Recently, things came a little full circle when my nephew Charlie, his new bride Trina, and my niece Mary all visited Laurel Mountain for a ski day with Uncle Pat. . As I watched Charlie and Mary, I saw glimpses of their mother in their turns and it was a joy to me that somehow my sister’s genes rubbed off on the slopes. Trina was a natural even though she was never on a pair of skis before in her life. Charlie remarked that he and Trina will make this a priority in their lives together and that made me smile.

Molly has a new hip now and the excuses for a return to the slopes with her Quad A brother are quickly fading. Maybe we will see some more Doobie Stickers re-surfacing as she perhaps makes a comeback? I am hoping so. Life can get in the way of things that you really like to do. But if you make it a priority and grind through the BS, you can enjoy the mountains, the slopes, or whatever your pleasure is. Carpe Deium folks. Life is short. Enjoy it. Maybe you will be seen in the Magic Mirror again? Thanks for reading.

It is Tough to Teach an Old Dog New Tricks

So,I am up here in the Adirondacks visiting my old friend Mike Smith who I have skied with for 45 years. I have posted about Mike before. Acrobatic pilot, skydiver, marina owner, and general gas pedal to the floor guy. That is him on the left in the picture above. The other guy is Mark Hutchinson, my friend from Vermont. Ex ski race coach at Stowe and PSIA Level III 40 year ski instructor. Hutch coached Eric Schlopy and Chip Knight who were US Ski Team members, World Cup racers, and Olympians. Hutch knows skiing and makes great turns.

Now going back to Mike on the left, he has been hampered as of late with some knee issues because of past sins on a motorcycle. So, I have been hammering him on the use of the new ski equipment which allows for easier turns and shorter lengths. Despite the knee issues, he refuses to ski on the modern skis and insists on skiing with a 20 year old pair of Heads. He ridicules us for using the new skis and vows that he never will even try them and hurls a bunch of expletives which I cannot recount here. Hutch on the other hand, is a proponent of modern ski equipment and will never even think about skiing on anything that is not state of the art. He has had two hip replacements and is skiing like he did 30 years ago. He is in good shape, skis really well, all day long.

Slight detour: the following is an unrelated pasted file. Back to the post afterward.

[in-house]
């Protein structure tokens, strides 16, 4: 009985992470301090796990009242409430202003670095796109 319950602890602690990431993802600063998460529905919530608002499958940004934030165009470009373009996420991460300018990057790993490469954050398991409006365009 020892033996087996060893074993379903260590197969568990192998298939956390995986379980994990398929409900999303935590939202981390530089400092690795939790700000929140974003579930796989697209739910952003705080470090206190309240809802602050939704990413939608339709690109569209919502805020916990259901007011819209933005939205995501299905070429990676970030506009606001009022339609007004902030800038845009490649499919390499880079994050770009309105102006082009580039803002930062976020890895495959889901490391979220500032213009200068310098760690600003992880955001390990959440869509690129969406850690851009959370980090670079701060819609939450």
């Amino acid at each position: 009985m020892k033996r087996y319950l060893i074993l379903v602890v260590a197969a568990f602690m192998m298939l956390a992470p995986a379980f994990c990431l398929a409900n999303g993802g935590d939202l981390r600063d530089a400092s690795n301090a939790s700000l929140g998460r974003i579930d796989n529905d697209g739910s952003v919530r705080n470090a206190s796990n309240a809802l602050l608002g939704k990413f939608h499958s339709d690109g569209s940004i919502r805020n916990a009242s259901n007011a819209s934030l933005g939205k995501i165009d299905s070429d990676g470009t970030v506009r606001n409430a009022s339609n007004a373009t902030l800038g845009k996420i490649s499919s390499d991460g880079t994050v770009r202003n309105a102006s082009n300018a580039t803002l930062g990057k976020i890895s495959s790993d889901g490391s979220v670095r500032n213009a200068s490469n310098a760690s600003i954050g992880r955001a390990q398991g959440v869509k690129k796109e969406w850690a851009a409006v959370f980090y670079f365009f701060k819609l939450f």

Now Smith, because of his knee issue, will only ski half a day any more and if it is not perfectly groomed, he will not ski. He is trying to preserve his knee. So when a foot of new snow fell on Sunday night and we went to Gore, I pulled out the fat boards( 107 under foot) and enjoyed the windblown powder and the skis performed flawlessly in the cut up snow as well. Smith said no way with his old skis and went to the lodge. I told him how easy the new fat boards are but he had no interest. His curmudgeon attitude was coming out strong and he missed a perfectly good ski day

The Summit Chair at Whiteface was beckoning the next day, and as Hutch and I got ready to board, Mike said he would just ski the lower groomed trails and missed all the new fluff at the top of the mountain. Again, his old skis were limiting his fun but he refused to try the new skis that I sent up to him. He has a nice pair of Stockli GS skis in a 183 length sitting in his rack at his marina and refuses to try them. When Hutch and I rode him hard at The Cottage after skiing, over a nice Switchback Ale, he once again rattled off a bunch of lines about how he will never use skis like we use. Hutch and I had a great day at Whiteface, Mike once again packed it in at noon.